“The LORD bless you, my daughter,” he replied. “This kindness is greater than that which you showed earlier. You have not run after the younger men, whether rich or poor.”—Ruth 3:9-10

Ruth was a widow who chose to remain with her mother-in-law, Naomi, when Naomi decided to return to her home town of Bethlehem after her husband died. Even though Naomi urged Ruth to stay with her own family, Ruth decided that it was more important for her to go with Naomi. “Where you go I will go, and where you stay, I will stay. Your people will be my people and your God my God” (Ruth 1:16).

I doubt we could find such loyalty today.

In Biblical times, a kinsman-redeemer was a relative who volunteered to take responsibility for the extended family. When a woman’s husband died, the law provided that she could marry a brother of her dead husband. Naomi had no more sons, but in such a case, the nearest relative to the deceased husband could become a kinsman-redeemer and marry the widow.

Boaz was a kinsman-redeemer of Ruth. They met when she asked permission to glean wheat and barley in his fields for herself and Naomi. Ruth found favor in Boaz’ eyes so he made the appropriate preparations to marry her. In this case, Boaz had to meet with a man who turned out to be a closer relative to Ruth than Boaz was. Boaz needed to ask permission of this relative for the right to marry Ruth.

When the relative agreed to Boaz’ request, the relative gave one of his sandals to Boaz: “(Now in earlier times in Israel, for the redemption and transfer of property to become final, one party took off his sandal and gave it to the other. This was the method of legalizing transactions in Israel)” (Ruth 4:7).

In effect, Boaz purchased the right to marry and care for Ruth.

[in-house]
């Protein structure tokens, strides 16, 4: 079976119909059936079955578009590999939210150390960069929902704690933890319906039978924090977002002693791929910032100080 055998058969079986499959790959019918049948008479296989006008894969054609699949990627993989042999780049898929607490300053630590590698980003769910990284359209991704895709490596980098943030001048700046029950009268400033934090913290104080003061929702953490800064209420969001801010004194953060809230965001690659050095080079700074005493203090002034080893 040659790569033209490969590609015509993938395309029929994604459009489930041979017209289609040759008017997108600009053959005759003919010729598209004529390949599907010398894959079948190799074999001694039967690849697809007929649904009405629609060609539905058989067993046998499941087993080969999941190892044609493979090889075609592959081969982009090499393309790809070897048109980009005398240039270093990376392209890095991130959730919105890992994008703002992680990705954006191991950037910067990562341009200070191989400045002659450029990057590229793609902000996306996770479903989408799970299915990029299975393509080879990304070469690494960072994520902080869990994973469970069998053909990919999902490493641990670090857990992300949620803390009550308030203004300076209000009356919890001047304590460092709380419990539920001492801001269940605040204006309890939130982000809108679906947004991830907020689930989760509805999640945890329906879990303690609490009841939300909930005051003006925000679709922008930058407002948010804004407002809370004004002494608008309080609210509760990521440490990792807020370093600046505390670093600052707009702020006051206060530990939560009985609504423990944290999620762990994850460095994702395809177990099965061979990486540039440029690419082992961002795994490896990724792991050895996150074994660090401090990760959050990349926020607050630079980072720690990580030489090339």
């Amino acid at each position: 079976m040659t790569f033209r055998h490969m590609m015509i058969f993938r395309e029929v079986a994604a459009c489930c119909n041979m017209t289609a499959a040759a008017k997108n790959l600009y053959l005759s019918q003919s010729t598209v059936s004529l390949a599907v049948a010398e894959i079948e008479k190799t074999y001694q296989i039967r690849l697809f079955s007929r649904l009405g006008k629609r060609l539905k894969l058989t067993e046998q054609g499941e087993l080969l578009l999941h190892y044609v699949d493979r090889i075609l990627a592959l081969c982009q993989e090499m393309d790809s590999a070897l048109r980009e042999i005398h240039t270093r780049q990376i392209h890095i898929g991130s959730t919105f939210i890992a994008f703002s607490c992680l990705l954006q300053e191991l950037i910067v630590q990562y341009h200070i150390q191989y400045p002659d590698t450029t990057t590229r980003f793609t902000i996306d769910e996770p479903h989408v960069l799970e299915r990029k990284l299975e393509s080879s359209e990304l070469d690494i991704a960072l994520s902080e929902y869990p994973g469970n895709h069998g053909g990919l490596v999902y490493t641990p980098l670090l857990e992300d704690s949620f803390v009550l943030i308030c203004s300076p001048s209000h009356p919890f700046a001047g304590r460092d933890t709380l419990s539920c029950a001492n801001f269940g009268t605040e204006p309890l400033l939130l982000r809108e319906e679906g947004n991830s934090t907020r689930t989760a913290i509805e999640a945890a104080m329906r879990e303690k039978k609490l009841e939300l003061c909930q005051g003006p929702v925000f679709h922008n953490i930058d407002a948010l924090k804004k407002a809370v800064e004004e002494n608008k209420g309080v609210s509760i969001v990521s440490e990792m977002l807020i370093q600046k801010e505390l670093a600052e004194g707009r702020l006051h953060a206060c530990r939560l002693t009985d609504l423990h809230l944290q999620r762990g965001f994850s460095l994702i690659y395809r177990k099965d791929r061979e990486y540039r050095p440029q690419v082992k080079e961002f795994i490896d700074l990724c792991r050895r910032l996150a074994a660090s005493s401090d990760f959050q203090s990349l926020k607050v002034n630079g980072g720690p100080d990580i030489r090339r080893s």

Beloved, we have a Kinsman-Redeemer in Jesus Christ. Through His death at Calvary, He redeemed us from our sins by taking them on Himself. He thereby purchased our way to heaven to live with Him forever! His death and resurrection on our behalf paved the way for us to enjoy an eternal inheritance with Him.

Isn’t it amazing that God would go to such lengths to enable us to always be with Him? In exchange for Jesus Christ’s death on our behalf, we were made beneficiaries of His eternal promise of salvation. All we have to do to claim this promise is admit that we are sinners, believe that Jesus Christ is the Son of God and that He paid the price for our sins through His death and resurrection, and confess and repent of our sins and fully acknowledge that Jesus Christ is the Savior and Lord of our lives. [You can read more about this here.]

And then live it out!

Our Kinsman-Redeemer lives! Let us always remember the huge price that was paid for our sins through the love and mercy of Jesus Christ.

I know that my redeemer lives, and that in the end he will stand on the earth. Job 19:25

http://www.youtube.com/watch?v=9p4G2GbPYQA

MY STRENGTH AND MY SONG

WONDERFUL WEDNESDAY

As part of my continuing Wonderful” series on the Wonderful Names of Our Wonderful Lord, here is today’s offering.

MY STRENGTH AND MY SONG

The LORD is my strength and my song; he has become my salvation. —Psalm 118:14

The LORD is my strength and my song, and he has become my salvation; this is my God, and I will praise him, my father’s God, and I will exalt him. —Exodus 15:2

We know Jehovah is our “STRENGTH” but do we make Him also our “SONG”? As we make Him so and sing of Him, we lose our fear. We are able to “trust and not be afraid,” only as we sing of Him. Our Redeemer is our “STRENGTH.” Make Him your “SONG” today.

[Taken from Wonderful Names of Our Wonderful Lord, by Charles E. Hurlburt and T. C. Horton. Copyright © 2002 by Barbour Publishing, Inc.]

My thoughts

By day the LORD directs his love, at night His song is with me—a prayer to the God of my life. —Psalm 42:8

Have you ever had a song run through your mind during the day when you least expect it? Has it ever awakened you at night?

That’s what often happens to me. I shift positions during the night and a sweet song of praise is running through my mind and heart. Or I’m doing the laundry or the dishes and find myself humming a praise song.

God’s presence is like that praise song that runs through my mind: soft, soothing, sweet and always available to comfort and guide me.

Get this: He knows everything about me and still loves and cares for me.

It used to annoy me when a song would haunt my mind. Now I hang on to every word and melody that slides around my brain because I finally understand that this is really a prayer of praise to my God. How can I resent it when it helps me focus more fully on Him?